Monument record MLI60712 - Nocton Park Priory on Abbey Hill, NE of Nocton Wood Houses


Nocton Park Priory on Abbey Hill, 750m north east of Nocton Wood Houses

Type and Period (3)

Protected Status/Designation

Full Description

60712 Nocton Priory was a small house of Augustinian Canons founded in the mid twelfth century by Robert D’Arcy, son of the major landowner in Nocton, in honour of St Mary Magdelene, in or near a pre-existing deerpark. Many donations of land and property were given to Nocton Priory by the D’Arcy family during the twelfth and thirteenth century. These included the site of the priory, the church at Cawkwell and land in Nocton. Further land in Dunston and Nocton were given at various times, including arable land, meadow, pasture and marsh. The churches at Dunston and Nocton, and a sheepfold in Nocton were also donated. {1}{2}{3}{4}{5}{6}{10} The priory was dissolved in 1536, and was subsequently granted to Charles, Duke of Suffolk, and then in the reign of Elizabeth it passed to Sir Henry Stanley who converted the priory into a residence, which it was thought was taken down on the construction of Nocton Hall, which was believed to be in the late seventeenth century. However, there appears to be some confusion about whether the priory was the site of Sir Henry Stanley’s residence. It is now thought that his residence was on the site of the present hall, and that the priory buildings may have been used as a small residence, possibly a farmhouse. Nothing remained of any of the priory buildings by 1726 when Stukeley visited the site. {7}{4}{8}{10} The site lies on the bluff above the Witham Fens, adjacent to the Car Dyke, and the earthworks of the church and cloister survive within an irregular oval precinct. Two possible fishponds are located just outside the precinct. Deep ploughing on Abbey Hill, to the north of the site has disturbed masonry which may belong to the priory buildings. It includes decorated carving, including an Early English cross shaft. In the late 1960s and early 1970s much building material, both stone and tile (including ridge tile) were noted on the site. Some pottery was also noted, which included bellarmine, Nottingham ware, green-glazed and brown-glazed wares. Aerial photographs show traces of earthworks of the priory and possible associated features. {1}{9}{10} The site is the subject of a revised scheduling (22750), which includes the buried and earthwork remains of the inner precinct. {5}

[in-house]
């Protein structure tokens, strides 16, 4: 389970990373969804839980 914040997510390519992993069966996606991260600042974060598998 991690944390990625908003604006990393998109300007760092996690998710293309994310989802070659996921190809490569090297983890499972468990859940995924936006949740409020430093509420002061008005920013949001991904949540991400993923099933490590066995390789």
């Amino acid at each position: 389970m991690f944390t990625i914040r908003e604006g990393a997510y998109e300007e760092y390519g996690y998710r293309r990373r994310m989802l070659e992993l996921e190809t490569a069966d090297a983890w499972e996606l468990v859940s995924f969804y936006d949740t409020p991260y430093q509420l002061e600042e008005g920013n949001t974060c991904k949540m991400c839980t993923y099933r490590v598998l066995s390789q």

Sources/Archives (10)

  •  Scheduling Record: HBMC. AM 7. SAM 238.
  •  Article in Serial: D'Arcy, Michael. 1993. Lincolnshire Past and Present. Vol 10-11, pp.33-34.
  •  Bibliographic Reference: William Page (ed). 1906. The Victoria County History: Lincolnshire - Volume 2. Vol 2, pp.168-170.
  •  Bibliographic Reference: D. Knowles and R.N. Hadcock. 1953. Medieval Religious Houses: England and Wales - First Edition. page 147.
  •  Scheduling Record: English Heritage. 1999. Revised scheduling document 22750. MPP 23.
  •  Bibliographic Reference: William White. 1856. History, Gazetteer and Directory of Lincolnshire - Second Edition. page 365.
  •  Article in Serial: Bennett, Carol. 1996. 'E.J.Willson and the Architectural History of Nocton Old Hall' in Lincolnshire People and Places. pp.26-42.
  •  Unpublished Document: Ambrose, T.. 1979. Nocton Priory. -.



Grid reference Centred TF 0773 6487 (433m by 376m) Estimated from Sources

Related Monuments/Buildings (0)

Related Events/Activities (3)

External Links (0)

Record last edited

Nov 9 2021 11:22AM


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